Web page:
The History of Rap Music

In 2017, hip hop and RnB finally took over rock music as the most popular genre. It is impossible to imagine our culture sans rap and hip hop in 2022. Yet, the genre which became synonymous with gang violence in the 90s wasn’t always so widely accepted in Western Culture. For fairly obvious reasons.

The History of Rap Music

Most explanations of what is rap music history start with DJ Kool Herc, who made waves when he used two turntables to create loops to extend the instrumental section of a mix in the 70s.

When DJ Kool Herc’s mixed beats became a hit, he allowed Coke La Rock to compere his events, which led to him rapping over DJ Kool Herc’s beats, and so hip hop, as we commonly regard it, was born, but the history of rap goes even further back than that.

While some may believe that it all started in the Bronx, in reality, it began in West Africa centuries earlier. West Africa had Griots, AKA historians, that told rhythmic stories over a simple drumbeat; their stories would mostly revolve around their respective villages, and Caribbean folk music wasn’t worlds away from the rhythmic West African stories.

Rap music came to be defined as vocals that used spoken language, rhyme and rhythm while flowing to a beat. The flow, lyrical context and speed all became important signifiers of rap music. After the hype over Herc spread through the Bronx like wildfire, plenty of other artists stepped up to the plate to push the cultural shift even further.

Kurtis Blow was the first rap artist to be signed to Mercury Records in 1979, and during the following year, Sugar Hill Gang and The Fatback Band both entered the Billboard top 40.


During the 80s, party hip hop became a major part of the music industry. This was shortly before hip hop became regarded as a powerful tool for social change, a way to call for accountability and to share socially conscious intellect.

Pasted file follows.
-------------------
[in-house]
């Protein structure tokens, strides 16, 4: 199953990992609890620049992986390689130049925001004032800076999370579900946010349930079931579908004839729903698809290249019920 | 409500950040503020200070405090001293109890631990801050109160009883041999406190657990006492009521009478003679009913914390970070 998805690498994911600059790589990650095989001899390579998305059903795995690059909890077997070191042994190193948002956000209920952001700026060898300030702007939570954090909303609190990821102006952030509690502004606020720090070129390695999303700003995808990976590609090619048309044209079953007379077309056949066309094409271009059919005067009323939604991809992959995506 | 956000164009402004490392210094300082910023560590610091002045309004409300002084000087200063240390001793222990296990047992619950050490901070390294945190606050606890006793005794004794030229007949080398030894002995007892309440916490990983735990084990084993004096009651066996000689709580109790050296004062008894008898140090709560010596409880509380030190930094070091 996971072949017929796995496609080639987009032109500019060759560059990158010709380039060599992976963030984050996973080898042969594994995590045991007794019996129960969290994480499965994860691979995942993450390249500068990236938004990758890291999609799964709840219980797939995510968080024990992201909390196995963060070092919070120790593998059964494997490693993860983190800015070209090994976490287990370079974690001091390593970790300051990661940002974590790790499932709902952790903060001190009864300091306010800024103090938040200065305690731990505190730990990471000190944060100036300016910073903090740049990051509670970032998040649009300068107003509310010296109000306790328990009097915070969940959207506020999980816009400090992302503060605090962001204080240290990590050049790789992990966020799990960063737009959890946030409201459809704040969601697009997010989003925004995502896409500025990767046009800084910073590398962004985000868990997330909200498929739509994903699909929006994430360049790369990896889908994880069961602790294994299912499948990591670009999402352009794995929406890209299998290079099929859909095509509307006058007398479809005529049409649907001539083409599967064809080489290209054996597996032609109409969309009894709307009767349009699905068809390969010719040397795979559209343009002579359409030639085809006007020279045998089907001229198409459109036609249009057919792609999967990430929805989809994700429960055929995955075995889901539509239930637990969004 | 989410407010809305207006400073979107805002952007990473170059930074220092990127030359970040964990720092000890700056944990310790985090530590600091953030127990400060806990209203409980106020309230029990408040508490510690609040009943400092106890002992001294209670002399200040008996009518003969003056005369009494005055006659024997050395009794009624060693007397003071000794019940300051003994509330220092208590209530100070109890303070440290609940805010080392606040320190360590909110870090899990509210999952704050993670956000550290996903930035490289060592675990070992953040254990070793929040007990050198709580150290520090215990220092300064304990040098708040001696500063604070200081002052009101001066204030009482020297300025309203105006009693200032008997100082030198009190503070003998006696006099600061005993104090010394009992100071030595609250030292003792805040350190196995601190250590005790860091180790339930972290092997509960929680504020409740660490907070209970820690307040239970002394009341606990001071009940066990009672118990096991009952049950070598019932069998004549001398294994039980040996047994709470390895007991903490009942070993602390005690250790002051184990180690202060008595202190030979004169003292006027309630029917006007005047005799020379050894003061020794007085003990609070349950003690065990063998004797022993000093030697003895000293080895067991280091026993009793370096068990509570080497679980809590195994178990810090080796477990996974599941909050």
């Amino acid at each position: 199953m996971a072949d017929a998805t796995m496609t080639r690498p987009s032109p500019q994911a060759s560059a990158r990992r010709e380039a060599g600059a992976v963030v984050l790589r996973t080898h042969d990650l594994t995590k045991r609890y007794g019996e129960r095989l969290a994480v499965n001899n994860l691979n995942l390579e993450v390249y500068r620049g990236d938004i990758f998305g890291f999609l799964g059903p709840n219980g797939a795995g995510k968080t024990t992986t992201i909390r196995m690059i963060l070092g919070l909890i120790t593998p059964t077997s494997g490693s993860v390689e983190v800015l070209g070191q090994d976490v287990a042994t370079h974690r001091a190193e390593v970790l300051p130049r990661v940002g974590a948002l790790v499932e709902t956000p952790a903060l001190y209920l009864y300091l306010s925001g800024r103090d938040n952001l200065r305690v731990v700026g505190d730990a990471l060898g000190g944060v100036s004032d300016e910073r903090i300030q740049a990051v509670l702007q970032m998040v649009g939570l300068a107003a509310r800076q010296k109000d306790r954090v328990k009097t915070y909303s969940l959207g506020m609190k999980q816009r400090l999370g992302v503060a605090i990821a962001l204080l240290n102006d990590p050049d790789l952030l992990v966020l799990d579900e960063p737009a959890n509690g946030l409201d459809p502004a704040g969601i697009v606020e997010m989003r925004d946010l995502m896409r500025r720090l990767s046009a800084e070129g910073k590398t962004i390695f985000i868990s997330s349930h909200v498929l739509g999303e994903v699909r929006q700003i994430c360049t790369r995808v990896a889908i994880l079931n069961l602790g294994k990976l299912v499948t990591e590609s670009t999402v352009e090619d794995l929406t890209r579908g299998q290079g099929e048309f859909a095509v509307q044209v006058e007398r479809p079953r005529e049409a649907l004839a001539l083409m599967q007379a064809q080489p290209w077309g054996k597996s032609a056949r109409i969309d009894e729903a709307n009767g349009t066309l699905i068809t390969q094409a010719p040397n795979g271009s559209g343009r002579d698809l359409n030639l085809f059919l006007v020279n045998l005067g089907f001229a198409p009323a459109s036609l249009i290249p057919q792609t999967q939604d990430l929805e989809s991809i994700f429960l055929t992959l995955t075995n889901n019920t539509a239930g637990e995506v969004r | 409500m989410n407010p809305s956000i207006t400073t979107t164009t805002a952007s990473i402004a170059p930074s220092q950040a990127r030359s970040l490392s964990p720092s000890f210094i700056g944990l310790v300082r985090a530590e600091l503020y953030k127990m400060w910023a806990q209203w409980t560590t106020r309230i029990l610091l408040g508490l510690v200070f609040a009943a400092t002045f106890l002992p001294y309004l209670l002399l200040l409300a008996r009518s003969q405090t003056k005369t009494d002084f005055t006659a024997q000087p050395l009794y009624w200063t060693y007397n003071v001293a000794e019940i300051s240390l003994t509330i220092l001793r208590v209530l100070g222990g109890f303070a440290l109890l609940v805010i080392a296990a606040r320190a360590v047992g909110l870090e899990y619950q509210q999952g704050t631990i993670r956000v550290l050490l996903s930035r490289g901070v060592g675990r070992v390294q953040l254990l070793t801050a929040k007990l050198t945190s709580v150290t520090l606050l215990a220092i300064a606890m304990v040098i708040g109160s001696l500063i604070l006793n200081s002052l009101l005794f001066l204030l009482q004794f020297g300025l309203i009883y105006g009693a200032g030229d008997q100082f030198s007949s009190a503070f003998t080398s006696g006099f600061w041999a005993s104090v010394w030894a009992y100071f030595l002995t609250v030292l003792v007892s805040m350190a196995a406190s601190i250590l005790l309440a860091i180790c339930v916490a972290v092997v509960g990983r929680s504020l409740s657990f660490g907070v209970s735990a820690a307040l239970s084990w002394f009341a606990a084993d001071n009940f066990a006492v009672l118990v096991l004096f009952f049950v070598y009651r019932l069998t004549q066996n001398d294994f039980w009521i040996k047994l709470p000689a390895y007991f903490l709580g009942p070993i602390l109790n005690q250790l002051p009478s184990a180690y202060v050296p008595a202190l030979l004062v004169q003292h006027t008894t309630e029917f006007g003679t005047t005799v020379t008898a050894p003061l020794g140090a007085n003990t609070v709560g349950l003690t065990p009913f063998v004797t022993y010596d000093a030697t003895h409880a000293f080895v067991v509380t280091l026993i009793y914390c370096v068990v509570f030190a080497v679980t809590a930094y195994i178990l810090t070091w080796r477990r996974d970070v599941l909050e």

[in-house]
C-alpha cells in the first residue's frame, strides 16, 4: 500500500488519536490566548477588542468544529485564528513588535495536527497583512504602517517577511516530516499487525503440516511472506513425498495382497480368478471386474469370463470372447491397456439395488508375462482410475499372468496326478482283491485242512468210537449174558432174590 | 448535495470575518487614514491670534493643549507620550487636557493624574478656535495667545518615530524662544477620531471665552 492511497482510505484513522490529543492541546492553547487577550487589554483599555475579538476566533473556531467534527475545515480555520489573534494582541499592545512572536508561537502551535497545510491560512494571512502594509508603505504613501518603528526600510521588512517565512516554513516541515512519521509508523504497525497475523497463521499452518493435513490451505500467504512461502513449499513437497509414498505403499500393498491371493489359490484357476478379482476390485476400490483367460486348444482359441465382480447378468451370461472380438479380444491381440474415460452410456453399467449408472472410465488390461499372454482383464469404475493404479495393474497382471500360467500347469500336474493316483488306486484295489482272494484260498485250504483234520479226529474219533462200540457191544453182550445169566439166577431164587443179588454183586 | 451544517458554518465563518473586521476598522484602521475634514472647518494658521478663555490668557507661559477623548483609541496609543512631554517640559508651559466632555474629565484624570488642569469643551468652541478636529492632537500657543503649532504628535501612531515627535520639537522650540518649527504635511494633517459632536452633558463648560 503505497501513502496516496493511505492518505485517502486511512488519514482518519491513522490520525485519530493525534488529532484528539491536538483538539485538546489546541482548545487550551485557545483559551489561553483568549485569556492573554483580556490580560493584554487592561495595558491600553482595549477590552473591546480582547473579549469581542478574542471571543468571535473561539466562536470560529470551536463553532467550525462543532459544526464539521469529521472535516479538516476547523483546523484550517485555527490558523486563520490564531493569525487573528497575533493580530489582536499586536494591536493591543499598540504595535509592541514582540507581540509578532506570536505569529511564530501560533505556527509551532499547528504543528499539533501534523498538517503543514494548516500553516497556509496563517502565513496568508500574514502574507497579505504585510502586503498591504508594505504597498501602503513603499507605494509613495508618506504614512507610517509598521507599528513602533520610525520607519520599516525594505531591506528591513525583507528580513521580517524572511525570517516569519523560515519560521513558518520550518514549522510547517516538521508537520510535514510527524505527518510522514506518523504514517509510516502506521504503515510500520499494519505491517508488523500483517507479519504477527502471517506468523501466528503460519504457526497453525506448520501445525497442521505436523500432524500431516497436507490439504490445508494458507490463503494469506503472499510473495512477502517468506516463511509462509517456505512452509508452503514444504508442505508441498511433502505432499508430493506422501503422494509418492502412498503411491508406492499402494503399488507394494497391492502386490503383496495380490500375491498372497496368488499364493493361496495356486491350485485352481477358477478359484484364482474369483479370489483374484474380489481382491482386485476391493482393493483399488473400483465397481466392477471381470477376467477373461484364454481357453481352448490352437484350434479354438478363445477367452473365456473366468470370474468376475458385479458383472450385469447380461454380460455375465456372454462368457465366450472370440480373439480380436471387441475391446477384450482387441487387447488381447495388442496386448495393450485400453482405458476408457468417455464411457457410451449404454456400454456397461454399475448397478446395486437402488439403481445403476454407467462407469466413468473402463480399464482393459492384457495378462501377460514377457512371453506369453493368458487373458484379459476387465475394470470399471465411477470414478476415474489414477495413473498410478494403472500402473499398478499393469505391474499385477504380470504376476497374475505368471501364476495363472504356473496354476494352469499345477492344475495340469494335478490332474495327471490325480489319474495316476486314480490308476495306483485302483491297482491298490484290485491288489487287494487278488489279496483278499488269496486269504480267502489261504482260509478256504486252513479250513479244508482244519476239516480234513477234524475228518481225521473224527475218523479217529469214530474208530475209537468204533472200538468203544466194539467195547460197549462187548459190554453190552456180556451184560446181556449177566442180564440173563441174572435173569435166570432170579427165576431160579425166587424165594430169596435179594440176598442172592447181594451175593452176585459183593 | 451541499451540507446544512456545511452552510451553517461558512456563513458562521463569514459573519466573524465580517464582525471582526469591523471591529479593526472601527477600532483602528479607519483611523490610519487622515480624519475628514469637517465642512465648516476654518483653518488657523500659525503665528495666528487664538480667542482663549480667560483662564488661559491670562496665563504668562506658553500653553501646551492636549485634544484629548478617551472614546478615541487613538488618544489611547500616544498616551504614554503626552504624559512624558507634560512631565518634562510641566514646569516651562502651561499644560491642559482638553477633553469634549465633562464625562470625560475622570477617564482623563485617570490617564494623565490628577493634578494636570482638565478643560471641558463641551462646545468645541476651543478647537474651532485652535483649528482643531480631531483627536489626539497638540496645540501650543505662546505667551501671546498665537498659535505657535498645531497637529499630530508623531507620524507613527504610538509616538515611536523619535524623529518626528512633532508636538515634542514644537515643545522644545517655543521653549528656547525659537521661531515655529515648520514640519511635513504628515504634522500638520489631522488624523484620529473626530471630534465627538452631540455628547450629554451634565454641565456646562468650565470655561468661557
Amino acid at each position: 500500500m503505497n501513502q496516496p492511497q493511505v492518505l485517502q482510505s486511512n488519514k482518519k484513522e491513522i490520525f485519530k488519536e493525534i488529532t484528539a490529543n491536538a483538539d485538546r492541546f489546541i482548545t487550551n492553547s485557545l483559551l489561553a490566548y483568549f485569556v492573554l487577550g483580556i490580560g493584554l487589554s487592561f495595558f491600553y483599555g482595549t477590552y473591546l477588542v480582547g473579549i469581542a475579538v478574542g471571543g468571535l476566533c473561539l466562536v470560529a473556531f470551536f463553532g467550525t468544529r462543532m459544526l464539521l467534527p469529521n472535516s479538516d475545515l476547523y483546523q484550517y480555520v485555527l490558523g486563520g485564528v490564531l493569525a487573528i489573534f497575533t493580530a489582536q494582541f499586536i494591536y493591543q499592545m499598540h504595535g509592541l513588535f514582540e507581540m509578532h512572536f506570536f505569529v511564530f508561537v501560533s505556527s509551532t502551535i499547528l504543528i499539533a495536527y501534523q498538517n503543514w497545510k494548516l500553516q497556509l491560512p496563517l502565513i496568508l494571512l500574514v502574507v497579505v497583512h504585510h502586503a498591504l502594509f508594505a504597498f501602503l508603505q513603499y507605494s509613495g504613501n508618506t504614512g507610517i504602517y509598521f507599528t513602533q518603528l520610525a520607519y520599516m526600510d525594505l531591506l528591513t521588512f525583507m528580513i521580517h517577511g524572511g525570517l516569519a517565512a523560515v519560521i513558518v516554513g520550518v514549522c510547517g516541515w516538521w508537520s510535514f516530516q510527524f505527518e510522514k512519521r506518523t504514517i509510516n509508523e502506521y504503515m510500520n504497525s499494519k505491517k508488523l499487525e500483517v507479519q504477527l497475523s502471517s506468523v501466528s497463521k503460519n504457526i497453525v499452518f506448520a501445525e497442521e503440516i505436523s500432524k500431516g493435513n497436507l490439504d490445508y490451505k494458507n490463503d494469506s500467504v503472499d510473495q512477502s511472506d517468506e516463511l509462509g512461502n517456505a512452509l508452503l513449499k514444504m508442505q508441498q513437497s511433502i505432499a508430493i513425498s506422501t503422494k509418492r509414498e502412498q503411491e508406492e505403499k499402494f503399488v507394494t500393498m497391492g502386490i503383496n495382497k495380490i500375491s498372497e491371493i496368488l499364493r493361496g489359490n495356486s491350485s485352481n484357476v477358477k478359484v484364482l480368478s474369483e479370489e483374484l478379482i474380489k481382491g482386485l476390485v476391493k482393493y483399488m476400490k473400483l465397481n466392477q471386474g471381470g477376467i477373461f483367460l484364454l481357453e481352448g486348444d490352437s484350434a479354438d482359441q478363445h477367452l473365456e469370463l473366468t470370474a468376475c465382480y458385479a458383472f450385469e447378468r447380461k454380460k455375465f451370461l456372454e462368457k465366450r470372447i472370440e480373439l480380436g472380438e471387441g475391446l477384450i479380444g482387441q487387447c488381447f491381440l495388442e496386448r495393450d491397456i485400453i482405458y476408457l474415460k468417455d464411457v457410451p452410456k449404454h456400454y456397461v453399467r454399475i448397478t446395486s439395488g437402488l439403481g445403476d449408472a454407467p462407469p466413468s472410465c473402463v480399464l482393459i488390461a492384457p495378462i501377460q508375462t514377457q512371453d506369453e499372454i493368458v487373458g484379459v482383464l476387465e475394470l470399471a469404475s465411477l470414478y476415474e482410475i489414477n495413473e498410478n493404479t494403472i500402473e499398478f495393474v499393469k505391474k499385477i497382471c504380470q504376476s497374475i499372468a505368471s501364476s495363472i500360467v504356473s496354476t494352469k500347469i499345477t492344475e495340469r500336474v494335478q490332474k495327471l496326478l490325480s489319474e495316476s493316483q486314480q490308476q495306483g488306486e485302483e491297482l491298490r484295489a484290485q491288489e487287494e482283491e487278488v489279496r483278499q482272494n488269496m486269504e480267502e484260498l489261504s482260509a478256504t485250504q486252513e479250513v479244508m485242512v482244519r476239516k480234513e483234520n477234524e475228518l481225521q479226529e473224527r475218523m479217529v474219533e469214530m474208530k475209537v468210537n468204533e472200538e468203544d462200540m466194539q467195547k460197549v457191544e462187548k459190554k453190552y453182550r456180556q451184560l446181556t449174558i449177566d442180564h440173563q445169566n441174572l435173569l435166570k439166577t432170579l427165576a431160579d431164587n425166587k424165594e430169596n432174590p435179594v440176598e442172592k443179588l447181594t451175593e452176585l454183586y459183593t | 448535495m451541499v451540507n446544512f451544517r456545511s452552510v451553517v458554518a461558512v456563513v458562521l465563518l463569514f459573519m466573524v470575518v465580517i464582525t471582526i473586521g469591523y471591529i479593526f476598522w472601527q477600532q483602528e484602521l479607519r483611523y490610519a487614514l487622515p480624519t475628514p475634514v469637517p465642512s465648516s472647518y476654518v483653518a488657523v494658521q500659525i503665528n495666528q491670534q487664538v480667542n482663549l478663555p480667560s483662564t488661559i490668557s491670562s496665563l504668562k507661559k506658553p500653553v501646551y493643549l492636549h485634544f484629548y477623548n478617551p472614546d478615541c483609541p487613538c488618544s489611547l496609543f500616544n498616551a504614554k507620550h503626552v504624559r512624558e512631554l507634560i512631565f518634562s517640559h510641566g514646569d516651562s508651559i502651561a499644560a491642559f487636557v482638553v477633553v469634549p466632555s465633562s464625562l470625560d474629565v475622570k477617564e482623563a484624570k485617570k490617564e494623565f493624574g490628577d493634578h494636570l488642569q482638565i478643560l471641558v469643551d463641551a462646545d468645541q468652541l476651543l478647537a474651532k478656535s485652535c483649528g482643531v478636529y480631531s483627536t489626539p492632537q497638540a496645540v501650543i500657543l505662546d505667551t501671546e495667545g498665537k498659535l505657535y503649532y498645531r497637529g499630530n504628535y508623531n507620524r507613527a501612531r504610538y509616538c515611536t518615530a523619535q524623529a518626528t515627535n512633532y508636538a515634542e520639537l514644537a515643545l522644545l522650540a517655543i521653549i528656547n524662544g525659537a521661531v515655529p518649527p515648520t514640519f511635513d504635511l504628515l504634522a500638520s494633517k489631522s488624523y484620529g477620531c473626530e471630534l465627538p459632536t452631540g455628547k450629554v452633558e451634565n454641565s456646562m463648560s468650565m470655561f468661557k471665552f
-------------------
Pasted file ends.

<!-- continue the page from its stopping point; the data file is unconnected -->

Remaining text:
The golden era of hip hop dawned in the mid-80s; names that defined the era included Public Enemy, Rakim, Run D.M.C., and A Tribe Called Quest. Rap music became harder, faster, denser and better produced during the mid-80s. It also got infinitely grittier, thanks to the likes of West Coast Rappers, such as ICE-T and N.W.A., who were keen to share their controversial content to shine a light on the darkest corners of urban life.

In the 90s, the battle raged between West Coast and East Coast rap artists who fought it out for dominance in the charts and on the streets – it is unlikely that any two artists will ever come close to the rivalry between Biggy and Tupac.

Thankfully, the friction in the hip hop industry started to fade when the likes of Snoop Dogg and Jay Z came onto the scene in the 90s to help rap artists shed their bad collective reputation.

Female rap artists finally started to breakthrough in the 90s too. Yo-Yo, Queen Latifa and MC Lyte proved that women have as much a place in the genre – which is just as true today with icons such as Nikki Minaj and Cardi B reigning supreme on the rap charts.

Post-2000, rap music is as diverse as it is popular. Old school fans may not make much of new wave trap trends, but artists, such as Lip Peep and Lil Xan, deserve just as much of a place in rap history as any one of the 70s, 80s or 90s icons. Today, there are 22 subgenres of rap, including the marmite of rap, mumble rap, rap-rock, Crunk, drill, emo and horrorcore.

As important as it is to ask what is rap music history, it is just as crucial to keep your finger on the pulse when it comes to the future of hip hop and rap music. Take for example the stellar tracks that transpired as a result of the Black Lives Matter movement in 2020 and Spottie Wifi making history as the first-ever Cryptopunk rapper in 2021. Rap music blogs are the best way to stay engaged with the luminary up and coming artists that are bringing in the future of rap and hip hop.

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